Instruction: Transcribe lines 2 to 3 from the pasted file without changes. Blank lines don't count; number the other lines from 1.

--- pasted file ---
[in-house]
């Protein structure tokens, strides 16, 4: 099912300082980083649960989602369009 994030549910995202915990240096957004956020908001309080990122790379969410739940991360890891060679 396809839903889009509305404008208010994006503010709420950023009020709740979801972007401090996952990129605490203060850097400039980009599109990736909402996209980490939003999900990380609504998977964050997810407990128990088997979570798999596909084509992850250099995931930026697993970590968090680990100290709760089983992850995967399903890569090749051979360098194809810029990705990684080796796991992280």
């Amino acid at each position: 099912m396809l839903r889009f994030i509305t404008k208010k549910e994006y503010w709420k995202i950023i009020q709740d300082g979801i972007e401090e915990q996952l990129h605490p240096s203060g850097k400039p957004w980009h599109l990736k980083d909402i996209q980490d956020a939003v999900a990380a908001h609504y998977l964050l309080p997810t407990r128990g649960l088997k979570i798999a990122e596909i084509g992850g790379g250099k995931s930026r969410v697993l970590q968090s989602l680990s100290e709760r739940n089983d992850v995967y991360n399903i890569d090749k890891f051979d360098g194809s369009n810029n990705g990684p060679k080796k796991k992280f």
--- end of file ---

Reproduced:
């Protein structure tokens, strides 16, 4: 099912300082980083649960989602369009 994030549910995202915990240096957004956020908001309080990122790379969410739940991360890891060679 396809839903889009509305404008208010994006503010709420950023009020709740979801972007401090996952990129605490203060850097400039980009599109990736909402996209980490939003999900990380609504998977964050997810407990128990088997979570798999596909084509992850250099995931930026697993970590968090680990100290709760089983992850995967399903890569090749051979360098194809810029990705990684080796796991992280």
């Amino acid at each position: 099912m396809l839903r889009f994030i509305t404008k208010k549910e994006y503010w709420k995202i950023i009020q709740d300082g979801i972007e401090e915990q996952l990129h605490p240096s203060g850097k400039p957004w980009h599109l990736k980083d909402i996209q980490d956020a939003v999900a990380a908001h609504y998977l964050l309080p997810t407990r128990g649960l088997k979570i798999a990122e596909i084509g992850g790379g250099k995931s930026r969410v697993l970590q968090s989602l680990s100290e709760r739940n089983d992850v995967y991360n399903i890569d090749k890891f051979d360098g194809s369009n810029n990705g990684p060679k080796k796991k992280f």